Entertainment & Arts

SS-GB: BBC to 'look at' sound levels after mumbling complaints

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Media captionIs Sam Riley mumbling in SS-GB?

The BBC has promised to "look at" sound levels for its new drama SS-GB after viewers complained about mumbling.

Set in a fictional London under Nazi occupation, the first episode aired on Sunday and got 6.1m viewers.

Around 100 complaints had come into the BBC 24 hours after it went out, with numbers rising on Tuesday.

The BBC said: "We take audibility seriously and we will look at the sound levels on the programme in time for the next episode."

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Media captionTV writer Daisy Goodwin and technology expert Fevzi Turkalp discuss the audibility of TV dialogue on Today

The drama stars Sam Riley as an officer working simultaneously with the Nazis and the British Resistance.

Some viewers took to Twitter to air their views on the sound levels.

One user Luanne wrote: "I am 12 minutes into SS-GB & I'm turning on the subtitles. All this tough guy, breathy, growling, mumbling, I can't understand you!"

Image copyright Twitter/Charlotte Peak

TV critic Emma Bullimore told the BBC: "We are living in astonishingly ambitious times for TV drama, attracting world class talent to the small screen, and sometimes this means the basics of storytelling get slightly overlooked - either in terms of audibility or making a story too complicated or difficult to follow (as Sherlock was criticised for).

"However, it does feel that mumbling is the latest bandwagon for BBC bashers to jump on and the odd muffled word gets spun into a story. Actually, my enjoyment of SS-GB wasn't marred by sound issues."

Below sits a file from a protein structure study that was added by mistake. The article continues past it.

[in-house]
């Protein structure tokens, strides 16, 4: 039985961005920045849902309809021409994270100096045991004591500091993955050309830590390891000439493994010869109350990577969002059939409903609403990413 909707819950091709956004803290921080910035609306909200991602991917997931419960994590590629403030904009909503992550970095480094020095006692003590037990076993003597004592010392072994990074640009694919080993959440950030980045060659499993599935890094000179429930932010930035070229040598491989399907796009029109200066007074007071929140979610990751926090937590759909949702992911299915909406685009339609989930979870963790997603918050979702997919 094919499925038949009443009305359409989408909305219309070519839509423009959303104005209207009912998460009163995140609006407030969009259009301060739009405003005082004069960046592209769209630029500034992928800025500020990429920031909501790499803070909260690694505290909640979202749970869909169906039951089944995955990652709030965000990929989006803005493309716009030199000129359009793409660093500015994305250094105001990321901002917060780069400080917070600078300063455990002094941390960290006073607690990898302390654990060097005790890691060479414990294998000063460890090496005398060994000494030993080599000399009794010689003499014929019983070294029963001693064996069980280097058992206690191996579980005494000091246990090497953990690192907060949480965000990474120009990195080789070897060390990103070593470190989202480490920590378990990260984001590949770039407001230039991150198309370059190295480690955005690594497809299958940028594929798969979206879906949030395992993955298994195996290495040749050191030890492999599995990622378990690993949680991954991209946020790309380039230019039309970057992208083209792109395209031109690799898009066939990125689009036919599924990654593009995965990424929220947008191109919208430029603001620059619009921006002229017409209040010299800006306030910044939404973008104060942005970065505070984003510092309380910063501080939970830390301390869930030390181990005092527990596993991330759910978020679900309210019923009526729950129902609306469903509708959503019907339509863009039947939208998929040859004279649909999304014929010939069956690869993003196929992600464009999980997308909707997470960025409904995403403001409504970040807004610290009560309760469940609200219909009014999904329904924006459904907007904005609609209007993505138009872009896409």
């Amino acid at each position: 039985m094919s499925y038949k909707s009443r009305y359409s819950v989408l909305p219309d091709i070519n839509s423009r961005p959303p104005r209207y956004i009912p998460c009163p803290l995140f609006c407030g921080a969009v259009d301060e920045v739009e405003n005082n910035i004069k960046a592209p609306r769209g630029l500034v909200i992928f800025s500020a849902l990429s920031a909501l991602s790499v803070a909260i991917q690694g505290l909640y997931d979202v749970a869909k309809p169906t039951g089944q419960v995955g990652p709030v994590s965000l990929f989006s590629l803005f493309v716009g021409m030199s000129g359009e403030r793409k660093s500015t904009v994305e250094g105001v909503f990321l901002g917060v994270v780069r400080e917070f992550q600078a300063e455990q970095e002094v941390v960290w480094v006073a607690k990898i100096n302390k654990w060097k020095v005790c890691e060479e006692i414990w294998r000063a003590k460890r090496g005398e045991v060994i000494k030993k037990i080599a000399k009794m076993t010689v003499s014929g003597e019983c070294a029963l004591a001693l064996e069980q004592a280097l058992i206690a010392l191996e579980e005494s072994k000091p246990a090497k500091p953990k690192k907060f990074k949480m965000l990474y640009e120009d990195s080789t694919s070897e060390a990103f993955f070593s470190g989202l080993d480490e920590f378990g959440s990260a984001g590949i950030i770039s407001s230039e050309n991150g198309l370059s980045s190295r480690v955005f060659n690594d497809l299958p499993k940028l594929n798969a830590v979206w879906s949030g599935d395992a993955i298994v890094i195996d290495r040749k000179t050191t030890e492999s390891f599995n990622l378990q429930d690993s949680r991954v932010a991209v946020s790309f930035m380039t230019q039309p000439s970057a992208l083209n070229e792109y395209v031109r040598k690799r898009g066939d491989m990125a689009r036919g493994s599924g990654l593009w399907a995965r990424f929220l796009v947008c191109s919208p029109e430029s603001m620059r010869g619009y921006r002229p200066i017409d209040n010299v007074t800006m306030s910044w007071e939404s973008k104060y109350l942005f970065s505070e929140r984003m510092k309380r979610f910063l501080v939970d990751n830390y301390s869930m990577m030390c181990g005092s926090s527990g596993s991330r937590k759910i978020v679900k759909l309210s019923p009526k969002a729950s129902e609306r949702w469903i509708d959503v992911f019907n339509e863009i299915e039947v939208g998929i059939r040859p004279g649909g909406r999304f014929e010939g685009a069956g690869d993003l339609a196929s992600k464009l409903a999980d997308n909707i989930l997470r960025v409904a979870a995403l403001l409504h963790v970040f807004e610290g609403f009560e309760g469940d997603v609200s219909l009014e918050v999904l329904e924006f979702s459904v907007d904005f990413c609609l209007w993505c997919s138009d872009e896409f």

Image copyright Twitter/Chris Bennion

It's not the first time the issue of mumbling on TV dramas has been raised, with past programmes such as Jamaica Inn and Happy Valley having hit the headlines over the audio.

Back in 2013, the BBC's director general, Tony Hall, told the Radio Times: "I don't want to sound like a grumpy old man but I think muttering is something we could look at."


Analysis - do flat TVs mean flat sound? Leo Kelion, technology desk editor

As televisions get thinner, their makers have less space to build in speakers unless they opt to add sound equipment to the sides and/or below the screens, threatening to make them look less "sleek".

In many cases families might be best advised to buy a separate soundbar or speaker system. This isn't just the case for budget TVs. In many cases manufacturers assume those that can afford the higher-end models will invest in the extra technology.

Sony recently took a new approach to the problem with a TV that has no dedicated speakers but rather produces sound by vibrating the OLED screen itself. The jury is still out on how well that works.

But in general, if the vast majority of programmes on yours set sound fine and only a few don't, then the problem is likely to be with how they have been mixed rather than the TVs themselves.


Speaking on the Today programme, ITV's Victoria creator, Daisy Goodwin, pointed out that Riley may have made a conscious choice to not speak with perfectly clear diction in keeping with his character.

SS-GB, a five-part drama, also stars Kate Bosworth as a US journalist for the New York Times.


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